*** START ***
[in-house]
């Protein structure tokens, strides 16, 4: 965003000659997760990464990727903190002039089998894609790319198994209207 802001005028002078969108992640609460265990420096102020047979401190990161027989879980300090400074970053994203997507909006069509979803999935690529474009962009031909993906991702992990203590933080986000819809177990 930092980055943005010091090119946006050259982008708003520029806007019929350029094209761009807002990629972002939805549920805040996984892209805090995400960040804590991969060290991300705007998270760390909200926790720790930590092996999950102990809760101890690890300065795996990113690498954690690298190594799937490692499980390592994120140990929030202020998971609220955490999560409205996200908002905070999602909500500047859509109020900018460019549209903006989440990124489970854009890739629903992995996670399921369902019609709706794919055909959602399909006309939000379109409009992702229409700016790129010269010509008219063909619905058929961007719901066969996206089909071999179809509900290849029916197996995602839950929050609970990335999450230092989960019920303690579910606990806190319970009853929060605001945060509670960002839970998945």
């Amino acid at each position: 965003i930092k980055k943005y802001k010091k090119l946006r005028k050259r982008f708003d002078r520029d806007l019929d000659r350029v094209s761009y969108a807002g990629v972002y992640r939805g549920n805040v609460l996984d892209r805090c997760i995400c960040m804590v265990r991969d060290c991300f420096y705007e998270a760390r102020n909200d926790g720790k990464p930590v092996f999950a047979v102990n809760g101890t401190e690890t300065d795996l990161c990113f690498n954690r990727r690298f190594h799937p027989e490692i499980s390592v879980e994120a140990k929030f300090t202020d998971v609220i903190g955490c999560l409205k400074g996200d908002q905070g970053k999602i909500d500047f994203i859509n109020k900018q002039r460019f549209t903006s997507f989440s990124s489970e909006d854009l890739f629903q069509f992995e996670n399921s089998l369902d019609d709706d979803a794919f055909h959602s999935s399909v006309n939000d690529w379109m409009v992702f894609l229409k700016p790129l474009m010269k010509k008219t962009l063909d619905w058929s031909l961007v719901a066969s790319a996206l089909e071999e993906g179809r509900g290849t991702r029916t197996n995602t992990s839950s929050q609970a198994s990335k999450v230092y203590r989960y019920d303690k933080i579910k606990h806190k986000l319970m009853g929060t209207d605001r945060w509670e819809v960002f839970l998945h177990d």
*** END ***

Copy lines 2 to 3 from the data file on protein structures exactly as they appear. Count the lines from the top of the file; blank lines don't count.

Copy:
């Protein structure tokens, strides 16, 4: 965003000659997760990464990727903190002039089998894609790319198994209207 802001005028002078969108992640609460265990420096102020047979401190990161027989879980300090400074970053994203997507909006069509979803999935690529474009962009031909993906991702992990203590933080986000819809177990 930092980055943005010091090119946006050259982008708003520029806007019929350029094209761009807002990629972002939805549920805040996984892209805090995400960040804590991969060290991300705007998270760390909200926790720790930590092996999950102990809760101890690890300065795996990113690498954690690298190594799937490692499980390592994120140990929030202020998971609220955490999560409205996200908002905070999602909500500047859509109020900018460019549209903006989440990124489970854009890739629903992995996670399921369902019609709706794919055909959602399909006309939000379109409009992702229409700016790129010269010509008219063909619905058929961007719901066969996206089909071999179809509900290849029916197996995602839950929050609970990335999450230092989960019920303690579910606990806190319970009853929060605001945060509670960002839970998945």
């Amino acid at each position: 965003i930092k980055k943005y802001k010091k090119l946006r005028k050259r982008f708003d002078r520029d806007l019929d000659r350029v094209s761009y969108a807002g990629v972002y992640r939805g549920n805040v609460l996984d892209r805090c997760i995400c960040m804590v265990r991969d060290c991300f420096y705007e998270a760390r102020n909200d926790g720790k990464p930590v092996f999950a047979v102990n809760g101890t401190e690890t300065d795996l990161c990113f690498n954690r990727r690298f190594h799937p027989e490692i499980s390592v879980e994120a140990k929030f300090t202020d998971v609220i903190g955490c999560l409205k400074g996200d908002q905070g970053k999602i909500d500047f994203i859509n109020k900018q002039r460019f549209t903006s997507f989440s990124s489970e909006d854009l890739f629903q069509f992995e996670n399921s089998l369902d019609d709706d979803a794919f055909h959602s999935s399909v006309n939000d690529w379109m409009v992702f894609l229409k700016p790129l474009m010269k010509k008219t962009l063909d619905w058929s031909l961007v719901a066969s790319a996206l089909e071999e993906g179809r509900g290849t991702r029916t197996n995602t992990s839950s929050q609970a198994s990335k999450v230092y203590r989960y019920d303690k933080i579910k606990h806190k986000l319970m009853g929060t209207d605001r945060w509670e819809v960002f839970l998945h177990d």